2. [2]The suggestion that Donald Trump might fire Robert Mueller never goes away, even as Republicans try to convince themselves that he won’t: Alexander Bolton, “GOP leaders to Trump: Leave Mueller alone,” Hill, March 20, 2018,; Jonathan Chait, “Trump Is Taking Out His Enemies And Turning Toward Robert Mueller,” New York, March 17, 2018,; Chris Cillizza, “The White House just let slip a big secret about firing Robert Mueller,” CNN, April 10, 2018,; Jonathan Easley, “Anger at Mueller burns hot on the right,” Hill, November 25, 2017,; Susan Hennessey, Quinta Jurecic, and Benjamin Wittes, “Trump’s Effort to Fire Mueller: Reactions to the New York Times Report,” Lawfare, January 25, 2018,; James Hohmann, “Prospect of Trump firing Mueller keeps becoming more untenable,” Washington Post, June 16, 2017,; James Hohmann, “Five takeaways from Trump’s thwarted effort to fire Mueller,” Washington Post, January 26, 2018,; Peter Nicholas, Aruna Viswanatha, and Erica Orden, “Trump’s Allies Urge Harder Line as Mueller Probe Heats Up,” Wall Street Journal, December 8, 2017,; Politico, “Trump Tried to Fire Mueller. So What?” January 26, 2018,; Michael S. Schmidt, Maggie Haberman, Charlie Savage and Matt Apuzzo, “Trump’s Lawyers, in Confidential Memo, Argue to Head Off a Historic Subpoena,” New York Times, June 2, 2018,; Niall Stanage, “Republicans fear disaster if Trump fires Mueller,” Hill, March 20, 2018,; Jeff Stein, “There’s now a bipartisan bill to protect Mueller’s investigation from Trump,” Vox, August 3, 2017,; Melanie Zanona, “Ryan: I’ve ‘received assurances’ Mueller won’t be fired,” Hill, March 20, 2018,
  3. [3]Maegan Vazquez and Veronica Stracqualursi, “Preet Bharara says Trump pardoning himself would be ‘almost self-executing impeachment,'” CNN, June 3, 2018,; Morgan Winsor, “President Trump ‘probably does’ have the power to pardon himself: Giuliani,” ABC News, June 3, 2018,
  4. [4]Del Quentin Wilber, “Trump Sought Comey’s Loyalty, Ex-FBI Director to Say,” Wall Street Journal, June 7, 2017,
  5. [5]Warren Richey, “Mueller aside, Trump now faces legal peril from a host of sources,” Christian Science Monitor, May 11, 2018,

Control over profit: Why to doubt that companies will overcome ageism

My last “real” job, a job I define as fulfilling the criteria in Article 7 of the International Covenant on Economic, Social and Cultural Rights (ICESCR),[1] meaning among other things that it actually pays rent, was at Axis Personal Trainers and Spa. Today, I think Axis has only one store (its first), in Menlo Park, but at the time, it was headquartered in another store in Mountain View, had another, struggling, store in Los Gatos, and had ambitions to expand to 100 stores by the end of the year (2001).
Continue reading “Control over profit: Why to doubt that companies will overcome ageism”

  1. [1]International Covenant on Economic, Social and Cultural Rights, December 16, 1966, United Nations, General Assembly resolution 2200A (XXI),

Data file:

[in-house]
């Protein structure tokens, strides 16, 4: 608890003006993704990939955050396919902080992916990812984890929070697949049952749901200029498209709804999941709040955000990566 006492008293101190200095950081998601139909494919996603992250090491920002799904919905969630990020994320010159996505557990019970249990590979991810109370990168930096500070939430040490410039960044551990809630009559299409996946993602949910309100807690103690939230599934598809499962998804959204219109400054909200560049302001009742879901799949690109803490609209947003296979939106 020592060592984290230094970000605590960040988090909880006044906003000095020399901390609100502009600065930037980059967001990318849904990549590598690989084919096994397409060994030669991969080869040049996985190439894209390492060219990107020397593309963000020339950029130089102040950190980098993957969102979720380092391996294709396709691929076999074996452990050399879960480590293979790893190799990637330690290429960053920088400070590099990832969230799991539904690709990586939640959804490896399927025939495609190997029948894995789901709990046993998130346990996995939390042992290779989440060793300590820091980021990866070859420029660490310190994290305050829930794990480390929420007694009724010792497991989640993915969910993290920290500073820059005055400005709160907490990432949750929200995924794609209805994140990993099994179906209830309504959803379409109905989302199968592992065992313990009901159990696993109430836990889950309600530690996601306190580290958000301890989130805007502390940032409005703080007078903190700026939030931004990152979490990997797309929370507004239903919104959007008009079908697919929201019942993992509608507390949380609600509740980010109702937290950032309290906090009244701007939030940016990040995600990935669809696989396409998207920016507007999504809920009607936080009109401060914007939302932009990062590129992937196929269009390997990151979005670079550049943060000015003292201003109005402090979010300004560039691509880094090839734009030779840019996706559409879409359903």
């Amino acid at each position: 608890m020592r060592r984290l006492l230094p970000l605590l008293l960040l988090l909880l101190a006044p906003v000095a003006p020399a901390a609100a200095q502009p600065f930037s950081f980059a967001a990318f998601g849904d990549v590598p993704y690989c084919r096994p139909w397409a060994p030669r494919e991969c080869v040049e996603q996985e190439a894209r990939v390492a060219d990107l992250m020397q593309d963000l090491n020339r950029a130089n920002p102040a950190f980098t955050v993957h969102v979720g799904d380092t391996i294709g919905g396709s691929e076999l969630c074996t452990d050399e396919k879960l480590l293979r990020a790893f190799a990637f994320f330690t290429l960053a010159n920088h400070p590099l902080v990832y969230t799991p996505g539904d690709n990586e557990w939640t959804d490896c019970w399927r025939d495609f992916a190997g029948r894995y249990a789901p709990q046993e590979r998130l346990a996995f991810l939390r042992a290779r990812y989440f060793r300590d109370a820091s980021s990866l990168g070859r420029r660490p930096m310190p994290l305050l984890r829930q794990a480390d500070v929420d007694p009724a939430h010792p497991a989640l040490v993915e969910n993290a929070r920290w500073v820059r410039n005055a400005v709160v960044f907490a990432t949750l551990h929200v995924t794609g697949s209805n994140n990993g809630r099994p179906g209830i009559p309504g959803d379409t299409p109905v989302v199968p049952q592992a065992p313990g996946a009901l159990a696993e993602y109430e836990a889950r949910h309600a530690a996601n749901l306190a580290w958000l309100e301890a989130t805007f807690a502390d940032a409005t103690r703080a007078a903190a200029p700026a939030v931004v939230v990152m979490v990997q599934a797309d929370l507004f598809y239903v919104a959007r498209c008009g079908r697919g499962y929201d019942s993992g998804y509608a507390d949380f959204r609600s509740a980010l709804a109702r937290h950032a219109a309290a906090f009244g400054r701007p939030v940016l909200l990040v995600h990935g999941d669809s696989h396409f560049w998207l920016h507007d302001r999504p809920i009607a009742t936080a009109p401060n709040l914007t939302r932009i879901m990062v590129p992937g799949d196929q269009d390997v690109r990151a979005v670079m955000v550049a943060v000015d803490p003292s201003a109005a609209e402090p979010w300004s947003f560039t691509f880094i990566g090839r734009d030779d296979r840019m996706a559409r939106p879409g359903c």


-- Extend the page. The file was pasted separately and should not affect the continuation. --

Admiral Janeway, rest in peace

Admiral Janeway, October 30, 2017. (Photo added to this post on February 12, 2018.)

I was noticing, this morning, as I turned to get up this morning, how much more spry Admiral Janeway, my cat, seemed than I. As I sat down at my desktop system, I think she brushed my calves with her tail, as she sometimes does, and I would have reached down to offer a pat.

She went outside, presumably, to find a spot in the sun and, having found it, went to sleep. She did not wake up. My mother found her this evening.

Authoritarian populism in the age of Donald Trump

Introduction: An almost willful ignorance on the Left about Donald Trump’s supporters

As I peruse social media, it is evident that there is a lack of understanding and, indeed, a lack of interest in understanding Donald Trump’s base. I can do little about the latter, though I’ve certainly tried.[1] The man is president, and for the time being, his party controls both houses of Congress. Sickening as it is, we have to deal with that reality and the products of that reality.

Which means that understanding the animus that Trump’s base holds for the rest of us is important. At the same time, as all this proceeds, I am gaining a richer understanding of authoritarian populism. Continue reading “Authoritarian populism in the age of Donald Trump”

  1. [1]Recent writings include David Benfell, “What’s the end game?” Not Housebroken, October 2, 2017,; David Benfell, “Failing the test, again,” Not Housebroken, October 4, 2017,

Tragedy for sale, at an eye-poppingly low price

I’m not quite sure why, but somehow I’ve recently started receiving real estate listings in my e-mail for the Sonoma County area. (I don’t view these messages as spam; I have registered with these sites in the past.)

You might have heard about the fires in this area, which were, if I’m recalling correctly, briefly the worst in (recorded) California history, until there were more fires in Southern California, all in 2017. It all seemed apocalyptic around here for a few days until, suddenly, and I’m still not quite sure how this happened, it all started seeming normal again. Continue reading “Tragedy for sale, at an eye-poppingly low price”

On the possibility of a President Pence